Mon, 19 Mar 2001 22:56:48 +0100
On Mon, Mar 19, 2001 at 06:43:55PM +0100, Andreas Gruenbacher wrote:
> On Mon, 19 Mar 2001, Simon Peyton-Jones wrote:
> > Lazy evaluation *is* coroutines, in a way.
> What I had in mind was something like the following (pseudocode), which
> could easily be implemented on top of coroutines:
> class Channel c t where
> send :: t -> c -> IO ()
> receive :: c -> IO t
> sender :: Int -> Channel -> ...
> sender n receiver = do send n receiver
> return (sender (n+1) receiver)
> receiver :: Channel -> ...
> receiver sender = do i <- receive sender
> return (receiver sender)
> c :: Channel Int
> c = ...
> main = run_them [ sender 1 c, receiver c ]
Now, you can do this:
sender :: Int -> [Int]
sender n = n:(sender (n+1))
receiver :: [Int] -> ()
receiver (x:xs) = receiver xs
sent_stuff = sender 1
receiver_result = receiver sent_stuff
receiver_result `seq` return ()
I.e. lazy lists work like coroutine channels often enough.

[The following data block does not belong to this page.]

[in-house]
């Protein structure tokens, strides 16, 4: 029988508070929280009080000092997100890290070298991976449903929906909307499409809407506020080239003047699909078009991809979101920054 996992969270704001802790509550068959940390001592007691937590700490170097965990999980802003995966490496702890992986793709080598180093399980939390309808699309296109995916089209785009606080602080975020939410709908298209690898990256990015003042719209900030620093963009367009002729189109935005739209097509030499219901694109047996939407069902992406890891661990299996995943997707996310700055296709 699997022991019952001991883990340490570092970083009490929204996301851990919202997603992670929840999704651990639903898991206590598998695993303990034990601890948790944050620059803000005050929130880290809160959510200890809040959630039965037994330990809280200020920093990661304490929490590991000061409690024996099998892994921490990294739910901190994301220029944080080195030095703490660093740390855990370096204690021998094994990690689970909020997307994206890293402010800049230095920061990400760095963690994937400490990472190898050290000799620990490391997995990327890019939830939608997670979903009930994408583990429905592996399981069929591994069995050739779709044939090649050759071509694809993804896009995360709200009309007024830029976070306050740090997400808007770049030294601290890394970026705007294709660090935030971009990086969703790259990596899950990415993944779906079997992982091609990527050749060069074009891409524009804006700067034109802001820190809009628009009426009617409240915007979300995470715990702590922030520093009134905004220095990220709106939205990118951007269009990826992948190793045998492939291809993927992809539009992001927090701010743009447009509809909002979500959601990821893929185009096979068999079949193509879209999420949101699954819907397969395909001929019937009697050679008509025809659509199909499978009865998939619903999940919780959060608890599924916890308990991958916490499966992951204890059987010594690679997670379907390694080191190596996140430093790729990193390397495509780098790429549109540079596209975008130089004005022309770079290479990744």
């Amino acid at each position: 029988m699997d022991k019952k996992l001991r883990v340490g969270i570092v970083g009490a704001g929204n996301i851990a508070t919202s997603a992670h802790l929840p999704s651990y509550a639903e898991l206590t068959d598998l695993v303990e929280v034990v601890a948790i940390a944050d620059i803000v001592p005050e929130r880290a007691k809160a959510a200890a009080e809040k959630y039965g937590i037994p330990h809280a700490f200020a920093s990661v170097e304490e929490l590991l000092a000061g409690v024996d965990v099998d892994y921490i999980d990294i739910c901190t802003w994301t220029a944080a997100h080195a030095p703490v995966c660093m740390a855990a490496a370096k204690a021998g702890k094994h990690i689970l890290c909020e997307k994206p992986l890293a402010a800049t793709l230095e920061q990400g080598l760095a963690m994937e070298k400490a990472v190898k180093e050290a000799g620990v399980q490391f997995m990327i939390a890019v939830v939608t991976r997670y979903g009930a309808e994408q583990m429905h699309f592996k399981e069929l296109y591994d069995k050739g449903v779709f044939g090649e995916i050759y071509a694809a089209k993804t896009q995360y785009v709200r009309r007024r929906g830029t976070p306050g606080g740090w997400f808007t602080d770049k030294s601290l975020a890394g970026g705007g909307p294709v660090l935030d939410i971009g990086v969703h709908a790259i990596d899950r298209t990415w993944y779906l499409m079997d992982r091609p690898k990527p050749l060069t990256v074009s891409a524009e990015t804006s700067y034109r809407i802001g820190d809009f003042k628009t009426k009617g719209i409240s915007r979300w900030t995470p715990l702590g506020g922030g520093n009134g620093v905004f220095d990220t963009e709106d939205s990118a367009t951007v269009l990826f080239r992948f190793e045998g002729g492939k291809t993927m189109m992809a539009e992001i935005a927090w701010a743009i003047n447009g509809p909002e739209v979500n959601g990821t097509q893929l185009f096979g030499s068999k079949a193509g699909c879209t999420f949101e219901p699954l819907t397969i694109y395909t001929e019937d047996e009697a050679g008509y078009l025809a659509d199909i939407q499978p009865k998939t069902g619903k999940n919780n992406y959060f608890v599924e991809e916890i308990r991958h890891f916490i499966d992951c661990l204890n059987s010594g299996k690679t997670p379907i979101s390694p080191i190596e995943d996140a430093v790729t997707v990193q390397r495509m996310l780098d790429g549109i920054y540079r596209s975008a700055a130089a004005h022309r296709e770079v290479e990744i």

You can do that a bit more abstractly:
send :: a -> [a] -> [a]
send = (:)
receive :: (a -> [a] -> result) -> [a] -> result
receive f (x:xs) = f x xs
sender n = send n $ sender (n+1)
receiver = receive $ \received_thing -> receiver
main = (as above)
Note that the definition of sender now looks not too unsimilar to
your monadic things:
sender n = send n >> sender (n+1)
sender n = do
sender (n+1) -- your 'return' above is redundant
receiver = receive >>= \received_thing -> receiver
receiver = do
received_thing <- receive
Now, in fact, you could achieve this effect with a continuation+state monad
quite well (state for input, continuation as *one* way for lazy output).